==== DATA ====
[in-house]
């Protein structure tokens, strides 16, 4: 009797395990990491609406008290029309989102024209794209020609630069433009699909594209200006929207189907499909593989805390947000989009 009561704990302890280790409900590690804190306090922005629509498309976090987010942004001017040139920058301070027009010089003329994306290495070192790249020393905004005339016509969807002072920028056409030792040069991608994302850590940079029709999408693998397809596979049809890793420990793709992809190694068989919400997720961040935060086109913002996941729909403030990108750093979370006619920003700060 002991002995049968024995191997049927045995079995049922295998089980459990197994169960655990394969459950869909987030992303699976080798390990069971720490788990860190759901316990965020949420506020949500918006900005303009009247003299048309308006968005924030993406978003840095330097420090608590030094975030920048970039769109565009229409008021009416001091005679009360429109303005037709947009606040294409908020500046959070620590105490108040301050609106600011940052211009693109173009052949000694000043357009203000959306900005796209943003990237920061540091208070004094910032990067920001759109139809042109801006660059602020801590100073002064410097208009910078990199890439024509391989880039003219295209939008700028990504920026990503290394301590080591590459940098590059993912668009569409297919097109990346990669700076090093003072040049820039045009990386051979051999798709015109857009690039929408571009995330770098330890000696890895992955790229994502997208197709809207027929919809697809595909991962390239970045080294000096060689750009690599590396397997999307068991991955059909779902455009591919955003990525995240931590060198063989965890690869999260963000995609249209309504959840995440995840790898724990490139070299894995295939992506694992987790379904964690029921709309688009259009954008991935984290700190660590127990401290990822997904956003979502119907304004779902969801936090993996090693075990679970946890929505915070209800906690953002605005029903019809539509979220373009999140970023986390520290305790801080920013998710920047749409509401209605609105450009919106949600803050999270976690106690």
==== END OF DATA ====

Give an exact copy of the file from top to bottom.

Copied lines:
[in-house]
């Protein structure tokens, strides 16, 4: 009797395990990491609406008290029309989102024209794209020609630069433009699909594209200006929207189907499909593989805390947000989009 009561704990302890280790409900590690804190306090922005629509498309976090987010942004001017040139920058301070027009010089003329994306290495070192790249020393905004005339016509969807002072920028056409030792040069991608994302850590940079029709999408693998397809596979049809890793420990793709992809190694068989919400997720961040935060086109913002996941729909403030990108750093979370006619920003700060 002991002995049968024995191997049927045995079995049922295998089980459990197994169960655990394969459950869909987030992303699976080798390990069971720490788990860190759901316990965020949420506020949500918006900005303009009247003299048309308006968005924030993406978003840095330097420090608590030094975030920048970039769109565009229409008021009416001091005679009360429109303005037709947009606040294409908020500046959070620590105490108040301050609106600011940052211009693109173009052949000694000043357009203000959306900005796209943003990237920061540091208070004094910032990067920001759109139809042109801006660059602020801590100073002064410097208009910078990199890439024509391989880039003219295209939008700028990504920026990503290394301590080591590459940098590059993912668009569409297919097109990346990669700076090093003072040049820039045009990386051979051999798709015109857009690039929408571009995330770098330890000696890895992955790229994502997208197709809207027929919809697809595909991962390239970045080294000096060689750009690599590396397997999307068991991955059909779902455009591919955003990525995240931590060198063989965890690869999260963000995609249209309504959840995440995840790898724990490139070299894995295939992506694992987790379904964690029921709309688009259009954008991935984290700190660590127990401290990822997904956003979502119907304004779902969801936090993996090693075990679970946890929505915070209800906690953002605005029903019809539509979220373009999140970023986390520290305790801080920013998710920047749409509401209605609105450009919106949600803050999270976690106690």